As far as combining Math and English goes, mathematical phrases expressed in words can get confusing sometimes. It’s inevitable that we mix up their meanings or even what they imply. Like, is saying ‘x as many times as’ the same as saying ‘x times more than?’ Let’s see!
Difference Between ‘X Times As Many As’ and ‘X Times More Than’
The main difference between ‘X times as many as’ and ‘X times more than’ is that ‘x as many times as’ is a ratio while the latter indicates a difference. ‘More than’ means adding to the base, while ‘as many’ means multiplying the base by x.
To understand the difference between the two phrases better, let’s first dive into math terms. We say that ‘x times as many as’ is a ratio. A ratio shows a relation between two amounts. Let’s say the sentence goes ‘Derek has 5 times as many as Jamie’s apples.’ Here, we consider Jamie as the base, and Derek supposedly has 5 times more than the base.
This creates a ratio between Derek and Jamie of 5:1. Now, let’s say Jamie has 3 apples. To follow the ratio of 5:1, we multiply 3 by 5, giving us the amount of 15:3. This then means that Derek has 15 apples when Jamie has 3 apples.
On the other hand, we say that ‘X times more than’ is a difference between two quantities. A difference, in Math, is the result of subtracting two numbers, in this case, subtracting a smaller quantity from a bigger quantity. Following the sentence a while ago, if ‘Derek has 5 times more apples than Jamie,’ it means that the difference between Derek’s apples and Jamie’s apples should be 5 times how many apples Jamie has.
�Let’s say Jamie has 3 apples. 5 times 3 is 15. We add 15 to the base of 3 and we’ll get 18. Therefore, Derek has 18 apples. If we do the math, 18 minus 3 is 15, which is 5 times how many apples Jamie has. This then means that if Derek has 5 times more apples than Jamie, Derek has 18 apples when Jamie has 3.
Are ‘X Times As Many As’ and ‘X Times More Than’ Interchangeable?
‘X Times As Many As’ and ‘X Times More Than’ mean entirely two different things. ‘X times many as’ talks about ratios where we simply multiply the base, while the latter means adding the product to the base. Thus, in any given context, the two phrases are not interchangeable.
X Times As Many As
‘X times as many as’ means that the person has as many as the base multiplied by x. For example, if the phrase goes ‘Brent has 5 times as many as Julia’s,’ if Julia has 4, Julia’s amount is the base, and Brent’s amount is 4 times 5 or 20.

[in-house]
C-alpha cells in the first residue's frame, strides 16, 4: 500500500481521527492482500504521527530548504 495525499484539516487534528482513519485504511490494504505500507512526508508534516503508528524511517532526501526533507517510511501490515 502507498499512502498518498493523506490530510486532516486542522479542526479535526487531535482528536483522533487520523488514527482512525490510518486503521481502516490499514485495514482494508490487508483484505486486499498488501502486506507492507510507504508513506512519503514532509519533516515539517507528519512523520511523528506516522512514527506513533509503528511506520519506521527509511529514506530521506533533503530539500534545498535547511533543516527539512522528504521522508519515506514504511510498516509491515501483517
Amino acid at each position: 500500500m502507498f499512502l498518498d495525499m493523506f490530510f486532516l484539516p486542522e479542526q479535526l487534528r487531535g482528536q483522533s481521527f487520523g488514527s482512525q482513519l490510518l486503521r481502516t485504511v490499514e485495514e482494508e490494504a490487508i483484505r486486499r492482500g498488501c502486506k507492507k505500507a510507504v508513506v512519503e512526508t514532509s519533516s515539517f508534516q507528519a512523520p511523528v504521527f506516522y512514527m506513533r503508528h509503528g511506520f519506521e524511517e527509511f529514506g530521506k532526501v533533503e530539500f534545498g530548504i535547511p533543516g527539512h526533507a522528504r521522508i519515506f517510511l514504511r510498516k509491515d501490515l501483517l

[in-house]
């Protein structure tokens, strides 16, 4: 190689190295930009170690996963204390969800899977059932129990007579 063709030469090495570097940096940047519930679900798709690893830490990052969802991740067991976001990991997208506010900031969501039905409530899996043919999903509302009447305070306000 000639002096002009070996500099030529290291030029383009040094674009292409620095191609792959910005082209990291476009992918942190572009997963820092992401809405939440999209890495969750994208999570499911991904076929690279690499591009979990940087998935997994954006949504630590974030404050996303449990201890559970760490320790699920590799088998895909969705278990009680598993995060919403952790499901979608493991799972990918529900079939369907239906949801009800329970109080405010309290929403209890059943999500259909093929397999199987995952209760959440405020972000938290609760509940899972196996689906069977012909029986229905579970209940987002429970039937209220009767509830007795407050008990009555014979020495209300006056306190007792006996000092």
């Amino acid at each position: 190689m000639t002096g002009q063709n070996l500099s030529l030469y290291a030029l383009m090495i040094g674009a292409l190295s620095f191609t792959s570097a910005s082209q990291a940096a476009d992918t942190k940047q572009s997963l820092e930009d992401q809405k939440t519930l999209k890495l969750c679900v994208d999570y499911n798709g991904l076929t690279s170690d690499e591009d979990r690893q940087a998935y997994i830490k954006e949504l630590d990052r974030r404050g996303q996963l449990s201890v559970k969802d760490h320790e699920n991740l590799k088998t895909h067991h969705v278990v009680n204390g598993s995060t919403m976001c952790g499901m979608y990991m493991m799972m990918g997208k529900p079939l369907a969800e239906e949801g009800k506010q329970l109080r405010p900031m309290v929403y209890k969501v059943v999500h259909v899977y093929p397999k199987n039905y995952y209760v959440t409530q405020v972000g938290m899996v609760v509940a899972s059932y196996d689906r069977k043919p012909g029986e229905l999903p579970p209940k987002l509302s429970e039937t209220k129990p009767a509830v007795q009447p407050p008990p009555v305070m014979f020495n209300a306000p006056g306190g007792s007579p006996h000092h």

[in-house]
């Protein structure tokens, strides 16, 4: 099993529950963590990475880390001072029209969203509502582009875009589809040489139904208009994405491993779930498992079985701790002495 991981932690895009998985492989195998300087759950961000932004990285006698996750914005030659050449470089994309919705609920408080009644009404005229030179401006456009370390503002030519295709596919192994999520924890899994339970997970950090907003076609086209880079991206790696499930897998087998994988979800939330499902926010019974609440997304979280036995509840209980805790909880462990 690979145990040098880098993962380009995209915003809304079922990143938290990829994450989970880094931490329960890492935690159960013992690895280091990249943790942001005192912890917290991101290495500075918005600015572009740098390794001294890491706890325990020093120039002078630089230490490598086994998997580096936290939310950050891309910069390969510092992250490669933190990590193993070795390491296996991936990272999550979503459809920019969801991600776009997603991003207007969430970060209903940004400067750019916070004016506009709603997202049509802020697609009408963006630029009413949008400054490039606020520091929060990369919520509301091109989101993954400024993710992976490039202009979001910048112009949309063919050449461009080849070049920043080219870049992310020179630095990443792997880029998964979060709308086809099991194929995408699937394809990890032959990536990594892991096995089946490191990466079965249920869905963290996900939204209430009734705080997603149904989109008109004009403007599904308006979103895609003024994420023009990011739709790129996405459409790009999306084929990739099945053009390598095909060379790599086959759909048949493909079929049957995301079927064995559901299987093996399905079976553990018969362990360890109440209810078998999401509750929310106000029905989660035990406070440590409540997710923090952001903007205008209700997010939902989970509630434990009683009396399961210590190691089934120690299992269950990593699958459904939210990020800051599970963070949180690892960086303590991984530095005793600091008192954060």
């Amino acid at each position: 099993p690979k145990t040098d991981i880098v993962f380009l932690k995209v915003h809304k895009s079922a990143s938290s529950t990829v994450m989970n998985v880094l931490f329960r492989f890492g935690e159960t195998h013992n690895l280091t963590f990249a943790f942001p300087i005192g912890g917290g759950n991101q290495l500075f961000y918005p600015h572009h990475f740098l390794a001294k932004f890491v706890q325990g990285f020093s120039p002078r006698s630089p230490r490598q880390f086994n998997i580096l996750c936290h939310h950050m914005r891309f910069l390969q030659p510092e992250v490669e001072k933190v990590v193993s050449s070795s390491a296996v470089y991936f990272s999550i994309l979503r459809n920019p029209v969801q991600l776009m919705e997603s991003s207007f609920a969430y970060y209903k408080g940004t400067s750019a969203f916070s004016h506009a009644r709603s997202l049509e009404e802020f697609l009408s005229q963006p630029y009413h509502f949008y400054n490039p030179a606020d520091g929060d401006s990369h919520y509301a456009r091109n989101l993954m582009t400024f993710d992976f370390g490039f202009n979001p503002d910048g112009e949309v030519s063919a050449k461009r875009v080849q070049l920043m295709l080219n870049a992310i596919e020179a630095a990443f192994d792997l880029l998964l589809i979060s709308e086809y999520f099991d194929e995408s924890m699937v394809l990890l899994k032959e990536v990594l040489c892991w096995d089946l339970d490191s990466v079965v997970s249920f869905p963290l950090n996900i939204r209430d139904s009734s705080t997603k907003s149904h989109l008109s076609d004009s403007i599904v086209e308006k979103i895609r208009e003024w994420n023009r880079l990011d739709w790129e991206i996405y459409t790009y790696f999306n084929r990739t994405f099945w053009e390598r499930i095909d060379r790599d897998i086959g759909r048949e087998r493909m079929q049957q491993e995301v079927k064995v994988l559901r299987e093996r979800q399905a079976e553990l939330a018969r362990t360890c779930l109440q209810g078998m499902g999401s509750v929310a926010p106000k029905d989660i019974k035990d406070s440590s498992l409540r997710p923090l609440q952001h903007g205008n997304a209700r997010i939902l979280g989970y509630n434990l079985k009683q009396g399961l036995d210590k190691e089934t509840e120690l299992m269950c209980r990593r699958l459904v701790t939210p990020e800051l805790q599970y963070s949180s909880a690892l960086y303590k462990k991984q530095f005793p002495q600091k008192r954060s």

Below are examples of using ‘X times as many as’ in a sentence.
- I saw Ethan take 3 candies, and Lia take 4 times as many as Ethan.
- This means that Ethan has 3 candies and Lia has (4 x 3 = 12) 12 candies.
- I only bought two new pairs of shoes, while you bought twice as many as me.
- This means that ‘I’ bought 2 pairs, while ‘you’ bought (2 x 2 = 4) 4 pairs.
- I only packed 3 shirts, but Ricky packed 2 times as many as I did.
- This means that ‘I’ packed 3 shirts, while Ethan packed (3 x 2 = 6) 6 shirts.
- Can you lend me a spare? I only have one goggle while you have 5 times as many as I have.
- This means that ‘I’ only have one goggle, while ‘you’ have (1 x 5 = 5) 5 goggles.
- Shayne saved up to 5 times as much as Brianna’s savings which were 300 dollars.
- This means that Brianna saved up to 300 dollars, while Shayne saved up to (300 x 5 = 1500) 1500 dollars.
X Times More Than
‘X times more than’ means adding x times of the base to the base. For example, if the phrase goes ‘I have 3 times more than you,’ if I have 4 originally, you will have 3 times 4 added to the base of 4, which becomes 3×4= 12 +4 =16.
Below are examples of using ‘X times more than’ in a sentence.
- I have 3 times more red marbles than Janna who only has 6.
- This means that Janna has 6 marbles, while I have (6 x 3 = 18 + 6 = 24) 24 red marbles.
- She stayed up 4 times more hours than Rea who only stayed up for 2 hours.
- This means that Rea stayed up for 2 hours while ‘she’ stayed up tor (2 x 4 = 8 + 2 = 10) 10 hours.
- I rechecked my answers 3 times more than you did because you only rechecked once.
- This means that ‘you’ rechecked once while I rechecked (1 x 3 = 3 + 1 = 4) 4 times.
- Our family now has 2 times more debt than last year which was only 10,000 dollars.
- This means that last year, the family had a 10,000-dollar debt, and this year, the family now has a (10,000 x 2 = 20,000 + 10,000 = 30,000) 30,000-dollar debt.
- Trina has four times more owned pairs of shoes than I who only own three pairs.
- This means that I own three pairs while Trina owns (3 x 4 = 12 + 3 = 15) 15 pairs.
Which Is Used The Most?
According to the Google Ngram Viewer, ‘times more than’ is used more often than ‘times as many as.’ It is probably because there are more situations that call for comparison such as that in ‘times more than’ rather than ratios as that in ‘times as many as.’
‘X times as many as’ and ‘x times more than’ are two entirely different things. ‘X times as many as’ is simply a ratio that multiplies x to the base, while the latter is a difference that adds the product of x and the base to the base.
Martin holds a Master’s degree in Finance and International Business. He has six years of experience in professional communication with clients, executives, and colleagues. Furthermore, he has teaching experience from Aarhus University. Martin has been featured as an expert in communication and teaching on Forbes and Shopify. Read more about Martin here.